Planning a trip to China? Alex Pearson shares her favorite China reads

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Favorite China Reads

Planning a trip to China? Alex Pearson shares her favorite China reads

Alexandra “Alex” Pearson knows a few things about China and a few things about books.

Fluent in Chinese, she first moved to Beijing in 1982, when her father was here on a diplomatic post. After spending her university years in her native England, she returned to China in the 90s to eventually became founder of a literary venture known as The Bookworm.

It’s not easy to pigeonhole The Bookworm, which Pearson started as a one-woman restaurant and small library of 2,000 titles tucked into a Beijing courtyard.

In its current incarnation, The Bookworm might be described as a café, restaurant, library, bookshop, literary festival and social club rolled into one. In addition to the original Beijing Bookworm, there are now also branches in Chengdu and Suzhou.

In each of these cities it’s a popular gathering place for anything from lectures by internationally renowned authors to afternoon coffee and snacks—as well as a go-to spot to buy the latest books. Last year, Lonely Planet named The Bookworm Beijing one of the top ten bookshops in the world.

Given her breadth of experience with both China and the literary world, we thought we would help people preparing for a trip to China by asking Pearson to make some recommendations of English-language books about the country. Here are some of her favorites, along with some of her thoughts about each:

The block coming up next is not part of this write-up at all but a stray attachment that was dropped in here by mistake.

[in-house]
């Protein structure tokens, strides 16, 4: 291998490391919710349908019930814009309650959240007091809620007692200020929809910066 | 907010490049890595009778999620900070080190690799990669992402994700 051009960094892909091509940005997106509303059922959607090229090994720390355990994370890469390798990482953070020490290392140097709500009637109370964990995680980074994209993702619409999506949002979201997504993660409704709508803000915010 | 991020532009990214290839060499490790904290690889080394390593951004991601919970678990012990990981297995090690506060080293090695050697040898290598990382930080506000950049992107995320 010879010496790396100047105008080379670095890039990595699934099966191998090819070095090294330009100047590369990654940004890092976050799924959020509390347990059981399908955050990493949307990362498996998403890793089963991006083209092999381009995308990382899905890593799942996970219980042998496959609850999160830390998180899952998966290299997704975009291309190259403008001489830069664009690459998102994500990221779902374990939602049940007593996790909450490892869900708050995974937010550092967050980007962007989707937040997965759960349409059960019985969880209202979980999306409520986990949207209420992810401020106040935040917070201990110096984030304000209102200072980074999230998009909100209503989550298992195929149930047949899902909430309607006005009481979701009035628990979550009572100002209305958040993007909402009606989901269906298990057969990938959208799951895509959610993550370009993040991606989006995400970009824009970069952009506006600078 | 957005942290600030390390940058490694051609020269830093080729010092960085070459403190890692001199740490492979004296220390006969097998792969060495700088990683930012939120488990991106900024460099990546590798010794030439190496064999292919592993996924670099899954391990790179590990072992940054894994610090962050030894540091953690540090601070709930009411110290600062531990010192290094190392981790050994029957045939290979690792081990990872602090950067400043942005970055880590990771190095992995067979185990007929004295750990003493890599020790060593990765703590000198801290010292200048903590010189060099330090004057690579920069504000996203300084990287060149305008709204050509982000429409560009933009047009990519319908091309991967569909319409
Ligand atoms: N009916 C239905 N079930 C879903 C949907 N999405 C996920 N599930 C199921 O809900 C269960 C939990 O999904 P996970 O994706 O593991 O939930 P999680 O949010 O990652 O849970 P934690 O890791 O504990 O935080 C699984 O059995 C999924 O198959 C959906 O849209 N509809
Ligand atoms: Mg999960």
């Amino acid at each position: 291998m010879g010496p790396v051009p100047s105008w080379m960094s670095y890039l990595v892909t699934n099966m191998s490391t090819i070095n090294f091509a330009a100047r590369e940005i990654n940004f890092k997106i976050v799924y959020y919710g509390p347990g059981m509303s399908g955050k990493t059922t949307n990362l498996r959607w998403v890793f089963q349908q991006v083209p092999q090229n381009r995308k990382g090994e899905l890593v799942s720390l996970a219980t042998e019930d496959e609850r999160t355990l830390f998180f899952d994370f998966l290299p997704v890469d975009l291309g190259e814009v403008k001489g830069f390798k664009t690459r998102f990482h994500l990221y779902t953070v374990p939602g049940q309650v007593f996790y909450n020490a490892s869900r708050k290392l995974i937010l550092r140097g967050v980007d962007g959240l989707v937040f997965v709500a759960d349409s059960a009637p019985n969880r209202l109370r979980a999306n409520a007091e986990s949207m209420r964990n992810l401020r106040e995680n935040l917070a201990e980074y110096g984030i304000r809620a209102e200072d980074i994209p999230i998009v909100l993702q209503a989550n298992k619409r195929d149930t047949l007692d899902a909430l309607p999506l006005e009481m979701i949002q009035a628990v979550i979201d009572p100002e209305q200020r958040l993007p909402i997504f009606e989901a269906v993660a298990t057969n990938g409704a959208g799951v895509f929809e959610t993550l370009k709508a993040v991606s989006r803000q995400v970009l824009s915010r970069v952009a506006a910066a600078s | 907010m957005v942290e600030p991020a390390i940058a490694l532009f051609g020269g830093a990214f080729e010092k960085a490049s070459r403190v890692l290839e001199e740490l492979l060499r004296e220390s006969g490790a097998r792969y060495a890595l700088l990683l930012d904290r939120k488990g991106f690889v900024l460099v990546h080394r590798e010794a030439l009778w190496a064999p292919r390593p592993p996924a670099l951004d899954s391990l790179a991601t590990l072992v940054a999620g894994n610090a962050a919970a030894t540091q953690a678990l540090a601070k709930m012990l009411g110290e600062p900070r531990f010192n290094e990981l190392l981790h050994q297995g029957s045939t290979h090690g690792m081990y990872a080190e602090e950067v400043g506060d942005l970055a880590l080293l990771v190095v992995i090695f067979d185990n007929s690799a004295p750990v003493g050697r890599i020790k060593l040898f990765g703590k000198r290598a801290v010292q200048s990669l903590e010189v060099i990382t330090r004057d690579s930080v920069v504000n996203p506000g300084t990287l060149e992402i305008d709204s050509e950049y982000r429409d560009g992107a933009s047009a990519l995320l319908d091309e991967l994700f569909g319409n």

Favorite China reads – novels about China:
Change, by Mo Yan
“This novella/autobiography details the social and political changes in China over the past few decades, all through a personal lens. Mo Yan depicts his own experiences and the tales of those around him in yet another great book by this master storyteller.”

Three Sisters, by Bi Feiyu
“Three Sisters is a family epic; a tragic comedy that follows the lives of three sisters in late 20th century China. Bi Feiyu’s keen and satirical observations of domestic and rural life is what makes this book brilliant.”

Favorite China reads – historical non-fiction book about China:
The Penguin History of Modern China: The Fall and Rise of a Great Power by Jonathan Fenby
“A comprehensive coverage of 150 years of Chinese history,  Fenby has compiled a really good introduction to modern Chinese history. His content and style are thoroughly interesting and gripping all the way through.”

Favorite China reads – contemporary non-fiction books about China:
Factory Girls, by Leslie T Chang
“A truly compassionate portrayal of the lives of two young women who leave their rural home to become part of the migrant population of factory workers in southern China, Factory Girls is the story of a million such women of modern China. It’s an essential read.”

China: Museums, by Miriam Clifford, Cathy Giangrande and Antony White
“This volume also deserves a mention, as it is a fantastic guide on more than 200 museums, small to large, all across China.”

Favorite China reads – Chinese cookbook:
Revolutionary Chinese Cookbook: Recipes from Hunan Province , by Fuchsia Dunlop
“More than a cookbook, Revolutionary Chinese Cookbook brings the cuisine and legends of Mao’s homeland, Hunan province, to life. It’s full of great authentic recipes.”

Note: If you’re planning on being in Beijing, Suzhou or Chengdu during March 4 through March 18, don’t forget to check out  The Bookworm International Literary Festival 2011—of which WildChina Travel is a proud sponsor. There will also be a prologue to the festival in Beijing January 26 through 29 featuring Dave Eggers and David Sedaris.

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